Around town, there are many restaurants featuring grilled Unagi (eel) dishes.
Hita grew as a castle town in the late 16th century, and it has retained many buildings dating from the Edo (Tokugawa) period (1603–1867).
Beyond the appeal for tourists, Hita is also a place where rice is grown alongside wheat and vegetables in this fertile plateau.
Temple #95 Mt. Henjozan Myo-ji Temple, is a Fudo-Myoo temple located near Mameda Machi, the preserved merchant district.
People reported being miraculously healed from their illness, after visiting the temple while walking the 88 shrines in Shikoku.
After that, in 1915, the temple was moved to its current location in Hita.
The principal image is “Fudo Myoo” and the current statue is said to have been made by the priest Rigen Daishi.
The temple’s mission statement offers healing and a promise to “take care of Mizuko (water children).”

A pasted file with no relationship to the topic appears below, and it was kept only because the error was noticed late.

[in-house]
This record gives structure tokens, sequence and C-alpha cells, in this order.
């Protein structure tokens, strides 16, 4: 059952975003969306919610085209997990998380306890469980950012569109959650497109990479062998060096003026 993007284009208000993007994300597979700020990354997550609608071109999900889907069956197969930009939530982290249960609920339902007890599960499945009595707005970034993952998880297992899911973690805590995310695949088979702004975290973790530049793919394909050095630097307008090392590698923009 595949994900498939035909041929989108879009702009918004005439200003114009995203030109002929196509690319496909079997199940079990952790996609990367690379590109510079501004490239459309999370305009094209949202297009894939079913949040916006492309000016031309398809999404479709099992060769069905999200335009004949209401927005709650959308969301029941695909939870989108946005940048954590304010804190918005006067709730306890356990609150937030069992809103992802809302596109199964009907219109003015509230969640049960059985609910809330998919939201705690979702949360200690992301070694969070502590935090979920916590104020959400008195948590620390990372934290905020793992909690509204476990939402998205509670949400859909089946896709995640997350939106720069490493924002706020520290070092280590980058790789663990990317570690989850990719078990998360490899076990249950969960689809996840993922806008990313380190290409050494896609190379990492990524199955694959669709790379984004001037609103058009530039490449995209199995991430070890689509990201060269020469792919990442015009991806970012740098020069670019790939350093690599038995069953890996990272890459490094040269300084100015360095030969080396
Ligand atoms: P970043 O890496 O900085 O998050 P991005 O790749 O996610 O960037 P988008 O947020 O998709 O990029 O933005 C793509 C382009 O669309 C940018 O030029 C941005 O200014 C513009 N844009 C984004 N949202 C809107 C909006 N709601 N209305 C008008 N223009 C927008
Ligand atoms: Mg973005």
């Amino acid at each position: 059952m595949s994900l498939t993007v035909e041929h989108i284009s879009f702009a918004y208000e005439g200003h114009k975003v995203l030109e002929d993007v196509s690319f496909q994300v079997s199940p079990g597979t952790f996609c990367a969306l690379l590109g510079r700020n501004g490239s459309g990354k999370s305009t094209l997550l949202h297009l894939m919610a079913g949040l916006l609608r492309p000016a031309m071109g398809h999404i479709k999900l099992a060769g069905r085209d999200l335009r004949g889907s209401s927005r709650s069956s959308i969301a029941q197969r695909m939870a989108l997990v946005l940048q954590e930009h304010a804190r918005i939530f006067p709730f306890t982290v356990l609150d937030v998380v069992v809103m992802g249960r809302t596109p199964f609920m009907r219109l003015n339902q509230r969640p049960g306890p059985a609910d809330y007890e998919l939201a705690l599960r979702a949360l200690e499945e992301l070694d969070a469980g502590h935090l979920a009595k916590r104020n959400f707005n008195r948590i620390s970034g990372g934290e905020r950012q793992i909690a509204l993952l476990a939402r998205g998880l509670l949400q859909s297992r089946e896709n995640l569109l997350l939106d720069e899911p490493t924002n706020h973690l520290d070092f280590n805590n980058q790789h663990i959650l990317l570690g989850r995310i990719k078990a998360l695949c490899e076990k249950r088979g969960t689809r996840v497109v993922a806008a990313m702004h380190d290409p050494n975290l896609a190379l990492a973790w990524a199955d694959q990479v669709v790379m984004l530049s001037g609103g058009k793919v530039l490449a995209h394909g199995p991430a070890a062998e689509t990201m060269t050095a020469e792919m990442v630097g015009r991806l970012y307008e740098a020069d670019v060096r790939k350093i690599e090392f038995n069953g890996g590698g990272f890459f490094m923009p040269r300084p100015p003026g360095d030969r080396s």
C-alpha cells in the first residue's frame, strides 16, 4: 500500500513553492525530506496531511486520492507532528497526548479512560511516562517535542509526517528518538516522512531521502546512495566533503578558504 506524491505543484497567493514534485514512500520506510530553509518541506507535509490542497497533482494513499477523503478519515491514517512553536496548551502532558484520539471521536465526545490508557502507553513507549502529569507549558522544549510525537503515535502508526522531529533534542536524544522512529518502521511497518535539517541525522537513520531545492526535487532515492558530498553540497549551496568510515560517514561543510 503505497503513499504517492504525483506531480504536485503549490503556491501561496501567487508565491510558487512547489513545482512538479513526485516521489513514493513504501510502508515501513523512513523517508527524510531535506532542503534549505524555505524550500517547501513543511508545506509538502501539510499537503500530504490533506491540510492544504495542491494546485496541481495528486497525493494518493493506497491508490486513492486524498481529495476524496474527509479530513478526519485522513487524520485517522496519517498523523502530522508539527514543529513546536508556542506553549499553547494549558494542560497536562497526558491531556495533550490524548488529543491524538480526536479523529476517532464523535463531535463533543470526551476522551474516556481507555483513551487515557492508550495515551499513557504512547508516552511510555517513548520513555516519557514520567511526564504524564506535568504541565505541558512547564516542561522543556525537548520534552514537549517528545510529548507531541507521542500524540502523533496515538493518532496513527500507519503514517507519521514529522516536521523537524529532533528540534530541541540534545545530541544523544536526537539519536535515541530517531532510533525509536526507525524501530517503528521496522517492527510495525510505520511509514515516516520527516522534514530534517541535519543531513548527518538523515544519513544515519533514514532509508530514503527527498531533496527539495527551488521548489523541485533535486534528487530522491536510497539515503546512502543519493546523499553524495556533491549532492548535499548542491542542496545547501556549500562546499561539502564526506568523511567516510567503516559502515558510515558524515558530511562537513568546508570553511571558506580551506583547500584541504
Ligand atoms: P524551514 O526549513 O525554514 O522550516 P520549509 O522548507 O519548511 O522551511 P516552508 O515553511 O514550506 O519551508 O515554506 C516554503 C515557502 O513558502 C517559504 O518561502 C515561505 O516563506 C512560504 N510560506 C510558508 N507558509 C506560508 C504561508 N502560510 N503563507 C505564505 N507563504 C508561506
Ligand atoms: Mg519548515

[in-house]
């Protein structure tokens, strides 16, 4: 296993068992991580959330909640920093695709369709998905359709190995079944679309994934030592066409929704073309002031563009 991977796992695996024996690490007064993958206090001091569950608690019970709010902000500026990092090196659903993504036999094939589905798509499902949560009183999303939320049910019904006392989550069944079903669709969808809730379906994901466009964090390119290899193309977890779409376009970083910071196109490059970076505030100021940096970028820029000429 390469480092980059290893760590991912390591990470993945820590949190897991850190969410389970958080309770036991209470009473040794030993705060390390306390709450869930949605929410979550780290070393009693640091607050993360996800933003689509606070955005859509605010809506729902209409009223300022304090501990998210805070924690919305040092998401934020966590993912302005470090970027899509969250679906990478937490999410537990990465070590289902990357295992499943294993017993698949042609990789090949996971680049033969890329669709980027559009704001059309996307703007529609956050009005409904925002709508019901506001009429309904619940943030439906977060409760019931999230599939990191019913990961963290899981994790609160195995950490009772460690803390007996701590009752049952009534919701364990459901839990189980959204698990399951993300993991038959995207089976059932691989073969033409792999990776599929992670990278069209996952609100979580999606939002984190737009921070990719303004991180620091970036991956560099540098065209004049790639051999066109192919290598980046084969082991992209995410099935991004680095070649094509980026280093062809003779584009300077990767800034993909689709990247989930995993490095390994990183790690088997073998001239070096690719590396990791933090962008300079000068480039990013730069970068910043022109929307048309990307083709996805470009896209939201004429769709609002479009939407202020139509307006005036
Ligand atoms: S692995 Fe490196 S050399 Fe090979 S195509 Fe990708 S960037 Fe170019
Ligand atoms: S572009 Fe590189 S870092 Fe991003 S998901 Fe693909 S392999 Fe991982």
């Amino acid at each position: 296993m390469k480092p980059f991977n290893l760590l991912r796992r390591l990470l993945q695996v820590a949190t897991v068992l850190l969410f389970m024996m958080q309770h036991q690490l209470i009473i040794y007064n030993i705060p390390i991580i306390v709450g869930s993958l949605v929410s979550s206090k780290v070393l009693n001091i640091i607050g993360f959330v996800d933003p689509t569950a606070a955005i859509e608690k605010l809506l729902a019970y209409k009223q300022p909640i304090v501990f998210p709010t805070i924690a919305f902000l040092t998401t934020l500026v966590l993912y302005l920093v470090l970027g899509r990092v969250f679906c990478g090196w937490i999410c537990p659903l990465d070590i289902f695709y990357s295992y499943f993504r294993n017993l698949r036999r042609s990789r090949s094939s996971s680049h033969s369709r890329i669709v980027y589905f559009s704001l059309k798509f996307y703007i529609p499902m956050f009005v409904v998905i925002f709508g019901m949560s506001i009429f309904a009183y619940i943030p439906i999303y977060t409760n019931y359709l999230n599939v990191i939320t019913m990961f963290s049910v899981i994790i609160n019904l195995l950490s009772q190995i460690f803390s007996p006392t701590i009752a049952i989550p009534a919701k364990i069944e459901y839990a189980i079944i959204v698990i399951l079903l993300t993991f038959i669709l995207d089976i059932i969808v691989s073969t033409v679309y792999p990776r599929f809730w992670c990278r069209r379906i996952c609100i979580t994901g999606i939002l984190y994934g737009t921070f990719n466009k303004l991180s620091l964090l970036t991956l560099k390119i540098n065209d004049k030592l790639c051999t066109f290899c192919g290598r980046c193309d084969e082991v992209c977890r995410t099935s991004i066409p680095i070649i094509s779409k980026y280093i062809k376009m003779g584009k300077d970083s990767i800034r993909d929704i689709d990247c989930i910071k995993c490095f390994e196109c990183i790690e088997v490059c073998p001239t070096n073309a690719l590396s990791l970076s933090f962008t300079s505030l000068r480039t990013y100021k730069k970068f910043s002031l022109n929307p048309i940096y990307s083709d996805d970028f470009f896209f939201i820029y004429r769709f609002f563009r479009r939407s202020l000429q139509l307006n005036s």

Water children are spirits of babies who died at childbirth or in the womb or by an abortion, and fear reincarnating again into the world.
The temple’s main hall is wide and beautiful and the doors were wide open to the public.
But nobody was around to stamp our book and scroll.
I rang the bell of the house on the premises, but nobody answered.
Finally we found the red ink to do the stamping ourselves.
We said our prayers and chanted and left to stroll around the town.
We have not yet visited many charming towns on this pilgrimage.
The countryside has been nice, but the small towns have been a collection of closed shops.
Hita had buses of tourists from Korea, small eateries and cafes, and beautiful old houses, at least in the merchant area.
Hita is famous for Yaki Soba noodles, stir fried with bean sprouts and scallions.
I was looking for a place to try the noodles.
The few small restaurants that advertised it on their menu had a line of tourists, but on my map, there was a stand selling Yaki Soba.
We walked there and the owner was happy to see us.
It was indeed just a stall, but he has set up a seating area in the shade, and even had a fan to provide a cooling breeze as we ate his noodles.
The trick to good Yaki Soba is to have a blend of soft noodles mixed with crunchy noodles which are a bit fried.
His version was great.
We continued walking along the river and saw the shabby floating restaurants that usually open in the evenings, in between the months of May-October.